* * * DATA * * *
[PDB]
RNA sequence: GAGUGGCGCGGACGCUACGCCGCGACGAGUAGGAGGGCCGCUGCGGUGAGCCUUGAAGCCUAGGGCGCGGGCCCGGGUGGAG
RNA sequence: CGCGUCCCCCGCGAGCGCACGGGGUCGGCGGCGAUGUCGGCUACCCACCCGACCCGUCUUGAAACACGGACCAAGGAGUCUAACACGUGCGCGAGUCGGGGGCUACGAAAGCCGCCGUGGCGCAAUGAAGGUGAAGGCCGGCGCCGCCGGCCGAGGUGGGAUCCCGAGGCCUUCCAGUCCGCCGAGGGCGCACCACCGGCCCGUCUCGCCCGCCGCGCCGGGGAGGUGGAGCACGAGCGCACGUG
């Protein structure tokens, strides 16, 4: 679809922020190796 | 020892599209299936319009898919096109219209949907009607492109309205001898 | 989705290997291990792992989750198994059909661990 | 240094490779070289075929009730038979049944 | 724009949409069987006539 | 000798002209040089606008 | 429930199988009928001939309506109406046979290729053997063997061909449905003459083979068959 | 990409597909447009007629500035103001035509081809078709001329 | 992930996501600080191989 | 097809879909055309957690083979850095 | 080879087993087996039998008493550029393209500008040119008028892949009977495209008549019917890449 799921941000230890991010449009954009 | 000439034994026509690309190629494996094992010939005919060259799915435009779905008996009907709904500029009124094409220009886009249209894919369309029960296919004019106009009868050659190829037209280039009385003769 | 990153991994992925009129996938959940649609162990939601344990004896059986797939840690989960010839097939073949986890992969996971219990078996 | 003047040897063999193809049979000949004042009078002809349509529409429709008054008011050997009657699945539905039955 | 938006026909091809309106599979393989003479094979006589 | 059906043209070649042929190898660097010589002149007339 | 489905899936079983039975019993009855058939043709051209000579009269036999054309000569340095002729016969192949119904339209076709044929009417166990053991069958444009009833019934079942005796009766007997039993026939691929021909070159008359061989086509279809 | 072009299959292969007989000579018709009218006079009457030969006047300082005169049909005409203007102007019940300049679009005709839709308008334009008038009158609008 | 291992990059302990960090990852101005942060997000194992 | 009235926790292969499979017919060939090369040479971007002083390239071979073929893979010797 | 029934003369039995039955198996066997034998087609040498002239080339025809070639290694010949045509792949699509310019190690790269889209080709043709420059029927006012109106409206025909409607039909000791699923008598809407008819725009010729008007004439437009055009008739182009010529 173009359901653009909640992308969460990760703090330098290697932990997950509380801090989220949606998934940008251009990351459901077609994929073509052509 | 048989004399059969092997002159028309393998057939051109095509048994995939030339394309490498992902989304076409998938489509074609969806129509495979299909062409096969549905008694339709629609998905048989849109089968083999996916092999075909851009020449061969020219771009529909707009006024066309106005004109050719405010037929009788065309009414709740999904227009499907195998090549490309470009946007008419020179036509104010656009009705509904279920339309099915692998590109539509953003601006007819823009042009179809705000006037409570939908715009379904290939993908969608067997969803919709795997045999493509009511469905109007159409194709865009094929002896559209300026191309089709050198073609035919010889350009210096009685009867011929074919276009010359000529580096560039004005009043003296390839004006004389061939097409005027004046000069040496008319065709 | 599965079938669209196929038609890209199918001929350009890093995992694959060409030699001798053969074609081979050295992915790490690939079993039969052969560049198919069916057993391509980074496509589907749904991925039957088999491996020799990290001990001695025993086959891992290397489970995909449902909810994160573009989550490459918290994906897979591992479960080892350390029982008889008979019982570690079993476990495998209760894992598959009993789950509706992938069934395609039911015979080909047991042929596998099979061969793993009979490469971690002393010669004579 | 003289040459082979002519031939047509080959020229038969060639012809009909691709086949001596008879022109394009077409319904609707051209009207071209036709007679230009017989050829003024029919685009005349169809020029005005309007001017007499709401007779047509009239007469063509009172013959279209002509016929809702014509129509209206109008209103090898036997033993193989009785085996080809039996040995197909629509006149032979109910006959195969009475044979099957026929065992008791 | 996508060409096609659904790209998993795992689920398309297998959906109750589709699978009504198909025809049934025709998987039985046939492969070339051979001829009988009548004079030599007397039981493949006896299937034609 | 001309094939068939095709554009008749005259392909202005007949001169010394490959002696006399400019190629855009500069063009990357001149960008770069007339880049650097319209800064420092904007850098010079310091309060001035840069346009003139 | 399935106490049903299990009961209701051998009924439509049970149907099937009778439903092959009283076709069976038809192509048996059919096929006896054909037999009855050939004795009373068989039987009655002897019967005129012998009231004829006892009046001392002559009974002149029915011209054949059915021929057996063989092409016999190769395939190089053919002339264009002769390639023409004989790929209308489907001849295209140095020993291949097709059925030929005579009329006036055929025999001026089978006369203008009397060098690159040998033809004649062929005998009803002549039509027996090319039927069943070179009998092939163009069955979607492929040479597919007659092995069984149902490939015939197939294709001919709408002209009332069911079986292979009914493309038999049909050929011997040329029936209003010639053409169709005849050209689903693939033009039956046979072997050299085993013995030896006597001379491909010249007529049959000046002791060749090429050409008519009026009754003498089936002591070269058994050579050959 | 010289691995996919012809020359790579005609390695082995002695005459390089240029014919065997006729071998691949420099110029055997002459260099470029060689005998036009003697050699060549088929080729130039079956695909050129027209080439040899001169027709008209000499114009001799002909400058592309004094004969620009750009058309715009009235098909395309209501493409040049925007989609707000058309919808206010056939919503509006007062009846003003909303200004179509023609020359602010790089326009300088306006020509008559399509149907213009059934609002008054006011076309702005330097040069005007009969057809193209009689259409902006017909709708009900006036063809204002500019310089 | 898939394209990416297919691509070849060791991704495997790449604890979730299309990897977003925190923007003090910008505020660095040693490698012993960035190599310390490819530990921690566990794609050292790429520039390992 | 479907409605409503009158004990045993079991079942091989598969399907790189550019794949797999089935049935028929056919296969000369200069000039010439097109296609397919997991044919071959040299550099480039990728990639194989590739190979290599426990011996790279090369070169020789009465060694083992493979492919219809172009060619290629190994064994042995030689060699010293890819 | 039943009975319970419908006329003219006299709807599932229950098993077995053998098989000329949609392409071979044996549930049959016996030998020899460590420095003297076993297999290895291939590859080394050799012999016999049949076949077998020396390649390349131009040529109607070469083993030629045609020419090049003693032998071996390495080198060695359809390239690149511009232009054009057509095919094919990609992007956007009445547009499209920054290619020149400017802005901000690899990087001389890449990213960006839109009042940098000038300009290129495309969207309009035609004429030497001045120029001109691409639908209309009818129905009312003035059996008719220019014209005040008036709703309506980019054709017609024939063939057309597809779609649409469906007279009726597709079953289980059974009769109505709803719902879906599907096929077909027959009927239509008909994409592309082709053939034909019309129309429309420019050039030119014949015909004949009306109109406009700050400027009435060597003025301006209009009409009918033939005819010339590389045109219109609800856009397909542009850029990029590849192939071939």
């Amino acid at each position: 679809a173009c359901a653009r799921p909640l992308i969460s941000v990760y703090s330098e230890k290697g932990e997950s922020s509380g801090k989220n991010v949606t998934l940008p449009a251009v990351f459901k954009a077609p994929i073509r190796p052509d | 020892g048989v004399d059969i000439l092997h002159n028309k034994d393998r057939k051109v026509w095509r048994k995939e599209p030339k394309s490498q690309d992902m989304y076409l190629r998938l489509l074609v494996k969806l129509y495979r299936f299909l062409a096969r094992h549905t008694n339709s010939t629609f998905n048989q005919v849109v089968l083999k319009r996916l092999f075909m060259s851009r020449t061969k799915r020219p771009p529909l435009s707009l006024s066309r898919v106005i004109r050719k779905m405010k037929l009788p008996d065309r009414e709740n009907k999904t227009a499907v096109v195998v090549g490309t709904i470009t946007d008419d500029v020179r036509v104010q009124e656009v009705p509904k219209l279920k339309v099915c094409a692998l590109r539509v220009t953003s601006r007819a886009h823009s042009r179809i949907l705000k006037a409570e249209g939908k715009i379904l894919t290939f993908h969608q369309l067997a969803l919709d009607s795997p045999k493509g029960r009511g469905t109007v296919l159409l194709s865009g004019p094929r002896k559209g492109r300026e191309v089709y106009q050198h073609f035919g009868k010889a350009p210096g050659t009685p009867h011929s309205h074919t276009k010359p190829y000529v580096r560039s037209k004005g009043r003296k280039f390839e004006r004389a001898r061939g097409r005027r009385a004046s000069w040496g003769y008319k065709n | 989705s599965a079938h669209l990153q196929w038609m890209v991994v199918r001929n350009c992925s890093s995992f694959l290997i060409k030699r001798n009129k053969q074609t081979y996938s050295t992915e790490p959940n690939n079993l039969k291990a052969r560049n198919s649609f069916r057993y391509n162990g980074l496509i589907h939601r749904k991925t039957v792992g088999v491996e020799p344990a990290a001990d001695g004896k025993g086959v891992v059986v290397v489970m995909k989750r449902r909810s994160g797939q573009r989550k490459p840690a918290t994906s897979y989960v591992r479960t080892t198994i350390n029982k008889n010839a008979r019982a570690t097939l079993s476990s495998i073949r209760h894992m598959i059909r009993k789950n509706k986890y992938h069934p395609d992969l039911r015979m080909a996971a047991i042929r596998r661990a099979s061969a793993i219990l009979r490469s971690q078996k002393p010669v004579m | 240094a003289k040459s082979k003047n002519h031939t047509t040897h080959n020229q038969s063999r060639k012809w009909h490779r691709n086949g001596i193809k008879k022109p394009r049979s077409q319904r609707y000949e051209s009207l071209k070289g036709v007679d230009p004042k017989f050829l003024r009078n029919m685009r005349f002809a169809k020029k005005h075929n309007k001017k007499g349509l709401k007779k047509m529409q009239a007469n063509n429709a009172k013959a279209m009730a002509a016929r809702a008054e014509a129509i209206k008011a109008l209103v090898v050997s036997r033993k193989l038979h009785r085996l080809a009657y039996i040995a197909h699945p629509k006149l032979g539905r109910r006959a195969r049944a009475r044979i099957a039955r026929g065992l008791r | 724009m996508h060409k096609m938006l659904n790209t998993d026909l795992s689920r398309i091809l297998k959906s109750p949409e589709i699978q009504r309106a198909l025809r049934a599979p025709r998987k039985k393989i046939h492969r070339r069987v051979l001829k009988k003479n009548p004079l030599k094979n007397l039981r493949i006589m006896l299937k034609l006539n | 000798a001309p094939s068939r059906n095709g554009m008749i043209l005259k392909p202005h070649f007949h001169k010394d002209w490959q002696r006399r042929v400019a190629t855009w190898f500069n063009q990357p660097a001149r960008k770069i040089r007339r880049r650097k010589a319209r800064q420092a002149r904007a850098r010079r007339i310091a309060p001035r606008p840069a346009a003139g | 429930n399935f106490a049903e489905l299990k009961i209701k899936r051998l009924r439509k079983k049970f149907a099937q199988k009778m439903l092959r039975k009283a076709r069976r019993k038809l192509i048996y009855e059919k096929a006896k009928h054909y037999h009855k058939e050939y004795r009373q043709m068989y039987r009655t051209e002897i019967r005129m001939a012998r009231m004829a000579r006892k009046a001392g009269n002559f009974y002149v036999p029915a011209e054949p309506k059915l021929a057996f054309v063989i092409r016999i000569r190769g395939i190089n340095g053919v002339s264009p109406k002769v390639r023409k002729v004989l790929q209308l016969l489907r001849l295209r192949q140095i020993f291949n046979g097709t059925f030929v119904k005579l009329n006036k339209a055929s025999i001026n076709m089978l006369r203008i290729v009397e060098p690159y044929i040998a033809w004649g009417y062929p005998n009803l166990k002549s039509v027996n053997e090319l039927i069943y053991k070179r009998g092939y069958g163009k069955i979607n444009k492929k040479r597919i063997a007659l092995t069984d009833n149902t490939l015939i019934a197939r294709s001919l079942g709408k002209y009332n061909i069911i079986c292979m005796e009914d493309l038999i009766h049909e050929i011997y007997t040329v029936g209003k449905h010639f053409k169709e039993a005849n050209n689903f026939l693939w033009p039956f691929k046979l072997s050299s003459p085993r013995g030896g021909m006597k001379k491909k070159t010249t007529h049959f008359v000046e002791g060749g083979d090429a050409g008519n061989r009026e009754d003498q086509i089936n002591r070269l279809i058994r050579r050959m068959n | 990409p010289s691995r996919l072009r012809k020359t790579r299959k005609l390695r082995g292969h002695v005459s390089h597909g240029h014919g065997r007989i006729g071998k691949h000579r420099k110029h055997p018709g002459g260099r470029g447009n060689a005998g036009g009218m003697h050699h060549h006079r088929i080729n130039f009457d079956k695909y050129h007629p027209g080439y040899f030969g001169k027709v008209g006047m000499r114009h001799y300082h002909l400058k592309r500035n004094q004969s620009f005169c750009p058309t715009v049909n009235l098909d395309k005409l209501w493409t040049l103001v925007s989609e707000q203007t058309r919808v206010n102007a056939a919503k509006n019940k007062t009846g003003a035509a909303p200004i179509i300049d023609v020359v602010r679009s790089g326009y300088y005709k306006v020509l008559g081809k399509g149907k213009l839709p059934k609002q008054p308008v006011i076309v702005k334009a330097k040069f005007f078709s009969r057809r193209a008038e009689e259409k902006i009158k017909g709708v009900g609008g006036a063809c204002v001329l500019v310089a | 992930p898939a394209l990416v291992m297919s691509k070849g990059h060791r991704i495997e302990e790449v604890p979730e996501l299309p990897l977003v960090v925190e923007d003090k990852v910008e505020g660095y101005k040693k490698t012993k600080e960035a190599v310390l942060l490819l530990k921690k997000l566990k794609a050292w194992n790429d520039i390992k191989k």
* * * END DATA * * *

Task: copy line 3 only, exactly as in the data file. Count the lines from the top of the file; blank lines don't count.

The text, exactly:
RNA sequence: CGCGUCCCCCGCGAGCGCACGGGGUCGGCGGCGAUGUCGGCUACCCACCCGACCCGUCUUGAAACACGGACCAAGGAGUCUAACACGUGCGCGAGUCGGGGGCUACGAAAGCCGCCGUGGCGCAAUGAAGGUGAAGGCCGGCGCCGCCGGCCGAGGUGGGAUCCCGAGGCCUUCCAGUCCGCCGAGGGCGCACCACCGGCCCGUCUCGCCCGCCGCGCCGGGGAGGUGGAGCACGAGCGCACGUG